GAP is an organization "which has been an advocate on behalf of" whistleblowers. See United States v. Garde, 673 F.Supp. 604, 604 (D.D.C.1987)
The NRC clarified its investigative objective when at trial it "cast the subpoena in somewhat narrower terms and advised the Court that it would consider the subpoena satisfied if Ms. Garde disclosed the identity [sic] of her clients and other informants." Garde, 673 F.Supp. at 606
NRC learned some of the whistleblowers' identities from information in GAP's files which listed their names. Also, some whistleblowers voluntarily identified themselves to the NRC
"The established practice of the Court in dealing with a civil case from a court in the federal system which has become moot while on its way here or pending our decision on the merits is to reverse or vacate the judgment below and remand with a direction to dismiss." United States v. Munsingwear, 340 U.S. 36, 40, 71 S.Ct. 104, 107, 95 L.Ed. 36 (1950)
Appellees' argument that this case falls within the "voluntary cessation of illegal conduct" exception to the mootness doctrine, is without merit. That exception applies if (1) there is a reasonable expectation that the challenged action will recur, and (2) the action's effects are not completely and irrevocably eradicated by the interim events. See County of Los Angeles v. Davis, 440 U.S. 625, 631, 99 S.Ct. 1379, 1383, 59 L.Ed.2d 642 (1979); Matson Navigation Co. v. United States, 825 F.2d 502, 503-04 (D.C.Cir.1987)
Here, the challenged conduct at issue was NRC's attempt to obtain the identities of GAP's clients and informants by way of a subpoena which it sought to enforce in the district court. This was the first time the NRC had issued a subpoena requesting such information, and on previous occasions had cooperated with GAP arrangements concerning the sensitivity and treatment of the identities and identifying information. See Garde, 673 F.Supp. at 604-05. It is not certain from the record that the NRC will seek enforcement of another subpoena requesting informant identities. Therefore, because this incident may be isolated, thereby making the fear of recurrence speculative and unreasonable, appellees have failed to satisfy the "reasonable expectation of recurrence" prong. See Bois v. Marsh, 801 F.2d 462, 466 (D.C.Cir.1986) (too many variables prevent prediction that challenged act will recur).
Assuming there is a reasonable expectation that NRC will issue another subpoena requesting informant identities in the future, appellees would not be without a means of redress. NRC would again have to proceed in the district court to seek enforcement of the subpoena. Any decision by the district court would then be reviewable. See Matson, 825 F.2d at 504.
Recently, other federal appellate courts have also noted limits to the vacatur requirement of the Munsingwear doctrine. This has occurred where the losing party deliberately mooted the question on appeal so as to destroy the preclusive effect of a final judgment below. See State of Wisconsin v. Baker, 698 F.2d 1323, 1331 (7th Cir.1983). In another case, even though the appeal was moot, the parties had not reached a settlement. Thus, the court decided against vacatur of the district court judgment because it might deprive the prevailing party of the protection it had won. Nestle Co. v. Chester's Market, Inc., 756 F.2d 280 (2d Cir.1985)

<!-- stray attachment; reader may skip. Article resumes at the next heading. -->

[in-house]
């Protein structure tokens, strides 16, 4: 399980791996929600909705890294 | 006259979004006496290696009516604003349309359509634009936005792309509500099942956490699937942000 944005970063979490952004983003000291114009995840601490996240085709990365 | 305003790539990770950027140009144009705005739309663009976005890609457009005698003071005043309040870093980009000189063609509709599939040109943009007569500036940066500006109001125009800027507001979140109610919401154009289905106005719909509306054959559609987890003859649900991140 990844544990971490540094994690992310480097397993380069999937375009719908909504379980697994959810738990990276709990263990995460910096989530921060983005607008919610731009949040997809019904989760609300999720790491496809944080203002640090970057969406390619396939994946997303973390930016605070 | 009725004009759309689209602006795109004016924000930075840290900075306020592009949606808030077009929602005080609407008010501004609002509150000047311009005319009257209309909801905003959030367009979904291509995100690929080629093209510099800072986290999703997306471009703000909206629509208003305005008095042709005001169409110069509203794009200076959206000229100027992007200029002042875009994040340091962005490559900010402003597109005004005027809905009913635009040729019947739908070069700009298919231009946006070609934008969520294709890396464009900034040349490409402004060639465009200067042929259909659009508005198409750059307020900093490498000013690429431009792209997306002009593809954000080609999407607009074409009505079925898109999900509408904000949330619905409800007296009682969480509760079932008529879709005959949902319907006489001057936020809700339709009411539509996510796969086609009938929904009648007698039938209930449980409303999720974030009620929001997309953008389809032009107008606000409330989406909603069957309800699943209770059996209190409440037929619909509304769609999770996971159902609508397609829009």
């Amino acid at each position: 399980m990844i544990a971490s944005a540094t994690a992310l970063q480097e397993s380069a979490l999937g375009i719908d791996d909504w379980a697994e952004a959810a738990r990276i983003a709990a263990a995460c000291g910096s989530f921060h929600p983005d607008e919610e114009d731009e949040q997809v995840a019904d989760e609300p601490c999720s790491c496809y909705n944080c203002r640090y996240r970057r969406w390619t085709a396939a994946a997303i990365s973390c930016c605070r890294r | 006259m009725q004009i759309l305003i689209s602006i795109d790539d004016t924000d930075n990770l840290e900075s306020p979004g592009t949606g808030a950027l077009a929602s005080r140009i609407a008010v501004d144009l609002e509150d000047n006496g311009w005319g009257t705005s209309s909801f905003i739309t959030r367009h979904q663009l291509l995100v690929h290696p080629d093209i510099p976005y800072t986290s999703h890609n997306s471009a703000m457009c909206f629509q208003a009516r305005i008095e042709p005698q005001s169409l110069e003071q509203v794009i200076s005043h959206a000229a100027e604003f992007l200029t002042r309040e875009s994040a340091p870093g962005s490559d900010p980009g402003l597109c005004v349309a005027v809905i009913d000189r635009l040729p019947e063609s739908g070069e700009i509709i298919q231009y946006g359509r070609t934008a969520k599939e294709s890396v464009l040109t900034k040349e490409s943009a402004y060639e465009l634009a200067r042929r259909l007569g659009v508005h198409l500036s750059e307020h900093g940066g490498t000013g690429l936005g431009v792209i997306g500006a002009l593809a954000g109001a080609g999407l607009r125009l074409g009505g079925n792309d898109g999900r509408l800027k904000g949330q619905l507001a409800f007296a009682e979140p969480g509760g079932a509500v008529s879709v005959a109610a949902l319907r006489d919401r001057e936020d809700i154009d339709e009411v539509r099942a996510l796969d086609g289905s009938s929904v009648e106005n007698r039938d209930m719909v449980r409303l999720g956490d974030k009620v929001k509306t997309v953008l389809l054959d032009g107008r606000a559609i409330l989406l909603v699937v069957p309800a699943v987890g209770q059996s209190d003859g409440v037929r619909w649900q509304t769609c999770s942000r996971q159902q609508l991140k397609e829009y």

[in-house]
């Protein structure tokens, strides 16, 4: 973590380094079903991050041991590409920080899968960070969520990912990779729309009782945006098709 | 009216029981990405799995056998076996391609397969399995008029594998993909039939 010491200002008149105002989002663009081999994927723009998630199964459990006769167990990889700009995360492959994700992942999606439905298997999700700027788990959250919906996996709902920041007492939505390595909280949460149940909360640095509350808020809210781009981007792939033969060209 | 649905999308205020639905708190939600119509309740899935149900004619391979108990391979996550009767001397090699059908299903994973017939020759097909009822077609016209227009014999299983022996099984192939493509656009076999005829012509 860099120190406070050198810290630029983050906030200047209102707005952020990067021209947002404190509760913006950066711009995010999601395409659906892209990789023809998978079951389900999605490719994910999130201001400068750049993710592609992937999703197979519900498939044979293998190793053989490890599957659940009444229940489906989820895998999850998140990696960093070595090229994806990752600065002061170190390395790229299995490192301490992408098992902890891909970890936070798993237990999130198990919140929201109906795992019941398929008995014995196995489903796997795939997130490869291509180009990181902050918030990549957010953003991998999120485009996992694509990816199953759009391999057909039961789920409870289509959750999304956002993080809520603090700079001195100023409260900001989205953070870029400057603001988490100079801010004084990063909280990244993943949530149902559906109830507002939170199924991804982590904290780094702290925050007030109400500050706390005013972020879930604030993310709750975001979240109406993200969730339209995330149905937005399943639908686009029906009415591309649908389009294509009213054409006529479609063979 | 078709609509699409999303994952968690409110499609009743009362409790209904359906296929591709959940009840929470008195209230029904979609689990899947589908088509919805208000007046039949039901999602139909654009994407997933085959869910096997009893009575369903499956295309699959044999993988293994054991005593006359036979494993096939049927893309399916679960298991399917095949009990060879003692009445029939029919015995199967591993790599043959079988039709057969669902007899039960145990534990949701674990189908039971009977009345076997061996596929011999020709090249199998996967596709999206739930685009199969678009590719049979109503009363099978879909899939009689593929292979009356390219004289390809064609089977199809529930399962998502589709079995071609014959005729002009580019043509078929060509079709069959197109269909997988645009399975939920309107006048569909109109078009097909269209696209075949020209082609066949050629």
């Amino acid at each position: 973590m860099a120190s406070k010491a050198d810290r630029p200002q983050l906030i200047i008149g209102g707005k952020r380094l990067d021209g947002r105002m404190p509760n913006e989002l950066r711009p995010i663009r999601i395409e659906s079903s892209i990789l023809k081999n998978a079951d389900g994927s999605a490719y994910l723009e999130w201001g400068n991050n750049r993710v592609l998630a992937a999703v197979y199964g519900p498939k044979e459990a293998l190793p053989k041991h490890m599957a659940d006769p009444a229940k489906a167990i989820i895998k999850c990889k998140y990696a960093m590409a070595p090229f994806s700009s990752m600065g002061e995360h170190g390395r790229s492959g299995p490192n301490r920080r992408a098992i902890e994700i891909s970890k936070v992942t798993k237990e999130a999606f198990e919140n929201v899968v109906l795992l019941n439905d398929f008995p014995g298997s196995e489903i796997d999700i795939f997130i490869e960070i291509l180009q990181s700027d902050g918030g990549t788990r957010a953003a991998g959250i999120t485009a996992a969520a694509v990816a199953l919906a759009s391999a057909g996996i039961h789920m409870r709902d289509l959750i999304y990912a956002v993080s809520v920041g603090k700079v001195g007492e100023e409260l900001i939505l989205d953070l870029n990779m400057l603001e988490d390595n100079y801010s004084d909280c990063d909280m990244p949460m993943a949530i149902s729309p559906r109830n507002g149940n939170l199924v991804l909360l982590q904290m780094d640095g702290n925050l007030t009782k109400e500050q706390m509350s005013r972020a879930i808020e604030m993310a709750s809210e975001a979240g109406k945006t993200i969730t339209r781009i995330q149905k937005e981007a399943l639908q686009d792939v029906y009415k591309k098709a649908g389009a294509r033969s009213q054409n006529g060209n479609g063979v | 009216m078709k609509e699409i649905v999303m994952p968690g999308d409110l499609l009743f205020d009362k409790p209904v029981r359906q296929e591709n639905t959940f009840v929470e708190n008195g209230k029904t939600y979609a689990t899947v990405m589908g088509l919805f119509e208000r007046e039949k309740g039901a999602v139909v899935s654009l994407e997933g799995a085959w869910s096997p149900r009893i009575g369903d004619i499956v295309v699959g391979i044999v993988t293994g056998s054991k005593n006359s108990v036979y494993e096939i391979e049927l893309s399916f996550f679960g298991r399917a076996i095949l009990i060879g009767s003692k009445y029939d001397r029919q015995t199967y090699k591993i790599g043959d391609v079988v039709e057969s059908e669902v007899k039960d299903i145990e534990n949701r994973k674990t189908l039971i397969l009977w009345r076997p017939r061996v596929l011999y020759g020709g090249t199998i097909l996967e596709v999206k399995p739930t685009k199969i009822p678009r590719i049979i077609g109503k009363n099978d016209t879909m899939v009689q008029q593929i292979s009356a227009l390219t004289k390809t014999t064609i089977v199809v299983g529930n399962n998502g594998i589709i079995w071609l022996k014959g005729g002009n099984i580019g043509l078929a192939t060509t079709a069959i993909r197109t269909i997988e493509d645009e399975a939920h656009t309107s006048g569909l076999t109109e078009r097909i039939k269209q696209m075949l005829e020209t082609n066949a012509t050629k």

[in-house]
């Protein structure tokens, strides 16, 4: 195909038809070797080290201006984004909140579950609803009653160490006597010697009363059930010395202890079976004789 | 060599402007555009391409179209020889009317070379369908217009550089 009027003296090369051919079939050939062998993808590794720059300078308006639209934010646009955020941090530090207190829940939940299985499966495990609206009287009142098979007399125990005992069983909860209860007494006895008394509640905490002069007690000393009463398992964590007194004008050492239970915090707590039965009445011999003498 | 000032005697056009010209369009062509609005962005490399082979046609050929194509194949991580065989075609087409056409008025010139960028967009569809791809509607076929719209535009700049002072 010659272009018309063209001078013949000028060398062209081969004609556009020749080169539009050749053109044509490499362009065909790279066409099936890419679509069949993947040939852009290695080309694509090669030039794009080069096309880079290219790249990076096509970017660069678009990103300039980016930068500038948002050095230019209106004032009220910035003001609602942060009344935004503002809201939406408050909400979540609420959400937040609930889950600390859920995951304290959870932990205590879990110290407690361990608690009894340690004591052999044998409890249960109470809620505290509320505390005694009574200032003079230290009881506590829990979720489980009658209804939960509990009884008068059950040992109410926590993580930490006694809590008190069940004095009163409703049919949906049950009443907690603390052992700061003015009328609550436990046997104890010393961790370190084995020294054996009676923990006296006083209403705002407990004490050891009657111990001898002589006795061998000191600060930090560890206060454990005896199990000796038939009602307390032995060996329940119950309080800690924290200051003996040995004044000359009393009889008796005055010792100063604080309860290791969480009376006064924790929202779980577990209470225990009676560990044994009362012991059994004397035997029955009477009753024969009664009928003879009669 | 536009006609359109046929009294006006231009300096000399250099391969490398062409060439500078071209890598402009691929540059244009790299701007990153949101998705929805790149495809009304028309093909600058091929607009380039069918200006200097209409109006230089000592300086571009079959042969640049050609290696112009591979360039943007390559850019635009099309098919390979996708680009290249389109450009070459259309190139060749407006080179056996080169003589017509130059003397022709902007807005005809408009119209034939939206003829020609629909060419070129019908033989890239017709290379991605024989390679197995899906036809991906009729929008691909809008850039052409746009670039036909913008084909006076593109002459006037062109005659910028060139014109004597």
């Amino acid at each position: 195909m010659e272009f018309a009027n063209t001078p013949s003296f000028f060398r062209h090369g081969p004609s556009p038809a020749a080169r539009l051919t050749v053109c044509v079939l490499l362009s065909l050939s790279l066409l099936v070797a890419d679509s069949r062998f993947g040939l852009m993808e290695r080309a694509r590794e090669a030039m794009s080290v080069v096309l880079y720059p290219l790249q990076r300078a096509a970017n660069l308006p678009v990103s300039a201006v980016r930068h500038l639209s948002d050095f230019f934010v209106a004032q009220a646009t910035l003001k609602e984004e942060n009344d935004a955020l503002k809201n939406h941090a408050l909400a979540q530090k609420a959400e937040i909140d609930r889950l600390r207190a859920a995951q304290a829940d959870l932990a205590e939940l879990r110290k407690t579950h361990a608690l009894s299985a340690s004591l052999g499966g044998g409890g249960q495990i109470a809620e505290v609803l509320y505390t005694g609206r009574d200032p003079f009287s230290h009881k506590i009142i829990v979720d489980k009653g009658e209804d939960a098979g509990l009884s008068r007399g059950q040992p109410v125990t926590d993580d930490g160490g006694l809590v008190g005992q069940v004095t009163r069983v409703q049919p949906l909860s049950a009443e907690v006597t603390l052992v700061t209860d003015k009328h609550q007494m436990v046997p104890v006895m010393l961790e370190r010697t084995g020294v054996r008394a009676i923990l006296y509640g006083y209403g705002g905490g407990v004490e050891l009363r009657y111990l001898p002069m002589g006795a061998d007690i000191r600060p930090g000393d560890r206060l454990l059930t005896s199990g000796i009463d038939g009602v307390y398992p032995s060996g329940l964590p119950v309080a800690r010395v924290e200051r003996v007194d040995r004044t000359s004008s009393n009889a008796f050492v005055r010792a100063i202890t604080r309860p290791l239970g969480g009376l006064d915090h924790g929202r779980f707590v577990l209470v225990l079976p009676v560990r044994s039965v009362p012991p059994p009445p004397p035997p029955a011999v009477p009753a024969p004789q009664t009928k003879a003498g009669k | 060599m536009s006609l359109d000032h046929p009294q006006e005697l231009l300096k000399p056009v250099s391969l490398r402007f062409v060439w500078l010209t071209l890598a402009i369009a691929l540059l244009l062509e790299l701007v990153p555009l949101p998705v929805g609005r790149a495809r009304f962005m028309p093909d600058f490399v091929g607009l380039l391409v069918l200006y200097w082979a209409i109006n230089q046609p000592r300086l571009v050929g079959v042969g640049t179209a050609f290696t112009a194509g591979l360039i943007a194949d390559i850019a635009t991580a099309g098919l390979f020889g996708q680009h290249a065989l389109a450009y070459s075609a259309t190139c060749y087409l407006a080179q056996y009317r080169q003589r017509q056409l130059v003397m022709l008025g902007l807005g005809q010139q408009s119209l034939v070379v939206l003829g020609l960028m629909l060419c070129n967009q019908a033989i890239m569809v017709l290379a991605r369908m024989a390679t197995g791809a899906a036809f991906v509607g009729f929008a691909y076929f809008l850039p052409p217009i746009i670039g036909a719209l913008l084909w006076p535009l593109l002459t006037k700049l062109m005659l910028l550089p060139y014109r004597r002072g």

Appellant, the losing party, has complied with the district court judgment and as a result, rendered the appeal moot. When "the appellant complie[s] with the judgment, ... the trial court's determinations ought to have the same conclusive effects that they would have if the appellant had not appealed at all." 1B Moore's Federal Practice p 0.416, at 543-44 (2d ed. 1984)
The Munsingwear Court itself noted that generally, "the judgment in the first suit would be binding in the subsequent ones if an appeal, though available, had not been taken or perfected." Munsingwear, 340 U.S. at 39, 71 S.Ct. at 106. Therefore, when appellant is precluded from obtaining review of an adverse decision because of subsequent intervening events not within its control, it is the duty of the appellate court to vacate the decision below in order to preserve the legal rights of the parties involved and avoid prejudice to appellant. Id. at 39-40, 71 S.Ct. at 106-07. See also Duke Power Co. v. Greenwood County, 299 U.S. 259, 267, 57 S.Ct. 202, 205, 81 L.Ed. 178 (1936). Thus, the primary objective behind vacating a lower court opinion would be distorted if a party were allowed to render deliberately a judgment unreviewable by its own action
Appellant, by its own action, has foreclosed the opportunity for review of the adverse decision. Thus, "it 'is in no position to complain that [its] right of review of an adverse decision has been lost' " and, that it is, therefore, prejudiced by our refusal to vacate the lower court decision. CSPI, 727 F.2d at 1166 (quoting Ringsby, 686 F.2d at 722)